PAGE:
When I went into Dr. Johnson's room this morning, I observed to him how wonderfully courteous he had been at Inveraray, and said, 'You were quite a fine gentleman, when with the duchess.' He answered, in good humour, 'Sir, I look upon myself as a very polite man:' and he was right, in a proper manly sense of the word'. As an immediate proof of it, let me observe, that he would not send back the Duke of Argyle's horse without a letter of thanks, which I copied. 'TO HIS GRACE THE DUKE OF ARGYLE.


'That kindness which disposed your grace to supply me with the horse, which I have now returned, will make you pleased to hear that he has carried me well.

'By my diligence in the little commission with which I was honoured by the duchess', I will endeavour to shew how highly I value the favours which I have received, and how much I desire to be thought,

'My Lord,

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Johnson's negligence.

[Oct. 27.

The duke was so attentive to his respectable' guest, that on the same day, he wrote him an answer, which was received at Auchinleck ::


'TO DR. JOHNSON, AUCHINLeck, Ayrshire.

'I am glad to hear your journey from this place was not unpleasant, in regard to your horse. I wish I could have supplied you with good weather, which I am afraid you felt the want of. 'The Duchess of Argyle desires her compliments to you, and is much obliged to you for remembering her commission.

'I am, Sir,

'Your most obedient humble servant,

'Inveraray, Oct. 29, 1773.'


I am happy to insert every memorial of the honour done to my great friend. Indeed, I was at all times desirous to preserve the letters which he received from eminent persons, of which, as of all other papers, he was very negligent; and I once proposed to him, that they should be committed to my care, as his Custos Rotulorum. I wish he had complied with my request, as by that means many valuable writings might have been preserved, that are now lost'.

After breakfast, Dr. Johnson and I were furnished with a boat, and sailed about upon Lochlomond, and landed on some of the islands which are interspersed. He was much

'See ante, iii. 273, note 2.

As a remarkable instance of his negligence, I remember some years ago to have found lying loose in his study, and without the cover, which contained the address, a letter to him from Lord Thurlow, to whom he had made an application as Chancellor, in behalf of a poor literary friend. It was expressed in such terms of respect for Dr. Johnson, that, in my zeal for his reputation, I remonstrated warmly with him on his strange inattention, and obtained his permission to take a copy of it; by which probably it has been preserved, as the original I have reason to suppose is lost. BOSWELL. See ante, iii. 500.

The islets, which court the gazer at a distance, disgust him at his approach, when he finds, instead of soft lawns and shady thickets nothing more than uncultivated ruggedness.' Johnson's Works, ix. 156.


Oct. 27.]

Forms of prayer.


pleased with the scene, which is so well known by the accounts of various travellers, that it is unnecessary for me to attempt any description of it.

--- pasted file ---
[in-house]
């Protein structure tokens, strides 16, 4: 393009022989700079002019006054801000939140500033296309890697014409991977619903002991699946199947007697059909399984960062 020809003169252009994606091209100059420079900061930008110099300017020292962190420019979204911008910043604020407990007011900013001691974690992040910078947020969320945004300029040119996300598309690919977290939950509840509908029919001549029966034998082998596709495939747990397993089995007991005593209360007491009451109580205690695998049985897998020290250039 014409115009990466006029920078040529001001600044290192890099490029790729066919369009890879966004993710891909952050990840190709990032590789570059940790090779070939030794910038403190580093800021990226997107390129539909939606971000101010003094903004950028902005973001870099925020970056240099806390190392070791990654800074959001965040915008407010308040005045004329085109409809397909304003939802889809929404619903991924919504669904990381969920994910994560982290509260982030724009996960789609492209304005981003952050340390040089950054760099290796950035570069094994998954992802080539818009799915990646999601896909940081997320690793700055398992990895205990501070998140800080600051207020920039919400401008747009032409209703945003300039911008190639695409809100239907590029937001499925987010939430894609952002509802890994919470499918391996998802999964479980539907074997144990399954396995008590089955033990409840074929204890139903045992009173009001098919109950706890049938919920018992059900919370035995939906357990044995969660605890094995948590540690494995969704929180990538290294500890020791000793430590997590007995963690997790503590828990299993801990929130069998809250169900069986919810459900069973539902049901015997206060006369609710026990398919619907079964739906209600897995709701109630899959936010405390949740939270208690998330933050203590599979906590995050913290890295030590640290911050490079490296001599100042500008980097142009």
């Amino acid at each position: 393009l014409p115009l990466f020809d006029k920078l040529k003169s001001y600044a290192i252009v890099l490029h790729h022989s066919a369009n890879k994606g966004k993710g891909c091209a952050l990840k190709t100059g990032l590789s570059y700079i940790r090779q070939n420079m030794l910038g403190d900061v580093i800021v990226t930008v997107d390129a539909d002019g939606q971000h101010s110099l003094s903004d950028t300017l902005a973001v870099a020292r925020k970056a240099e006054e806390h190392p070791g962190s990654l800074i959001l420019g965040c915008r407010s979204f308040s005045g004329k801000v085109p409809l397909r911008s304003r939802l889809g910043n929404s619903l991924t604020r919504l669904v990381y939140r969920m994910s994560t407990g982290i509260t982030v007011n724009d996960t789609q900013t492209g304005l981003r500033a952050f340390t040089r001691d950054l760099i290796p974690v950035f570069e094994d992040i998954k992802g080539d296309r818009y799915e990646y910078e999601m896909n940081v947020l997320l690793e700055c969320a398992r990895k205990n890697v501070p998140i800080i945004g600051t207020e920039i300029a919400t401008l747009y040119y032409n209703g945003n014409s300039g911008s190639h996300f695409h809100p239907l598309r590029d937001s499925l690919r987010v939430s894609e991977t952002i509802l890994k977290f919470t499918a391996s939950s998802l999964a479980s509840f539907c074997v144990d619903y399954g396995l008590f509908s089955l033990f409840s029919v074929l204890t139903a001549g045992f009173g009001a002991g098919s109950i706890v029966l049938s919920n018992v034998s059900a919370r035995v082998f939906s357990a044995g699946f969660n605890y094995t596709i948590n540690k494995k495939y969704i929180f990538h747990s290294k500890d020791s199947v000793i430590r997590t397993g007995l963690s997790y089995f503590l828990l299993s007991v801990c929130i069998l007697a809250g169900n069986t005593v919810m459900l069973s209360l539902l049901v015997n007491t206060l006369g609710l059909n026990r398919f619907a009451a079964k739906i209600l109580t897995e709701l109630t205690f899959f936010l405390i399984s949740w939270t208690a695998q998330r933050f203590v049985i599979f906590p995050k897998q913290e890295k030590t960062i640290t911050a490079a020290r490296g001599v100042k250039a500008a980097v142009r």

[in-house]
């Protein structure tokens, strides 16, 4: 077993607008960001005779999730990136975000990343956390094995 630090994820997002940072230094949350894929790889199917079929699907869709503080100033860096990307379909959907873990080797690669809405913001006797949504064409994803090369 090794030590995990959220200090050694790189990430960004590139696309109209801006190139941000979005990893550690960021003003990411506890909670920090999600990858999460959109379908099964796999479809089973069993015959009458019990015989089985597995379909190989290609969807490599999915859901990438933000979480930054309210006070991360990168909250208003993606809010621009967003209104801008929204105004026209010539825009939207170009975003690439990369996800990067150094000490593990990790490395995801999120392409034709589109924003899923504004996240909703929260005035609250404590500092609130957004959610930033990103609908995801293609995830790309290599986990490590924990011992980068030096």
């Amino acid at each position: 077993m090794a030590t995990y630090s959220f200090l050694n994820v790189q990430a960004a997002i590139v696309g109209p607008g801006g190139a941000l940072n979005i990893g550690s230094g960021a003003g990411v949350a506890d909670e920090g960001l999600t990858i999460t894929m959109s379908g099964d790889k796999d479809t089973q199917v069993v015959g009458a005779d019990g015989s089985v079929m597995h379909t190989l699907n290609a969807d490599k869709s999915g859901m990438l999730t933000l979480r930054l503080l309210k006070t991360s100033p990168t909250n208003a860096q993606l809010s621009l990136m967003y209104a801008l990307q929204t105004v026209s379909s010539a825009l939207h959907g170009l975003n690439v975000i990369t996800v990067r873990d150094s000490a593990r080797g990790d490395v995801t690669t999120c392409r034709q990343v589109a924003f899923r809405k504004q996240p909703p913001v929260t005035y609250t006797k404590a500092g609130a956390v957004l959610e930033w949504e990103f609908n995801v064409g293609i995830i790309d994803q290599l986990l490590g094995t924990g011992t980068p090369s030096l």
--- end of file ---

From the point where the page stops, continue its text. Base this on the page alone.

I recollect none of his conversation, except that, when talking of dress, he said, 'Sir, were I to have any thing fine, it should be very fine. Were I to wear a ring, it should not be a bauble, but a stone of great value. Were I to wear a laced or embroidered waistcoat, it should be very rich. I had once a very rich laced waistcoat, which I wore the first night of my tragedy'.'

Lady Helen Colquhoun being a very pious woman, the conversation, after dinner, took a religious turn. Her ladyship defended the presbyterian mode of publick worship; upon which Dr. Johnson delivered those excellent arguments for a form of prayer which he has introduced into his Journey. I am myself fully convinced that a form of prayer for publick worship is in general most decent and edifying. Solennia verba have a kind of prescriptive sanctity, and make a deeper impression on the mind than extemporaneous effusions, in which, as we know not what they are to be, we cannot readily acquiesce. Yet I would allow also of a certain portion of extempore address, as occasion may require. This is the practice of the French Protestant churches. And although the office of forming supplications to the throne of Heaven is, in my mind, too great a trust to be indiscriminately committed to the discretion of every minister, I do not mean to deny that sincere devotion may be experienced when joining in prayer with those who use no Liturgy.

We were favoured with Sir James Colquhoun's coach to

'See ante, i. 232, and iv. 207.

'In these arguments he says:-'Reason and truth will prevail at last. The most learned of the Scottish doctors would now gladly admit a form of prayer, if the people would endure it. The zeal or rage of congregations has its different degrees. In some parishes the Lord's Prayer is suffered in others it is still rejected as a form; and he that should make it part of his supplication would be suspected of heretical pravity.' Johnson's Works, ix. 102. See ante, p. 138.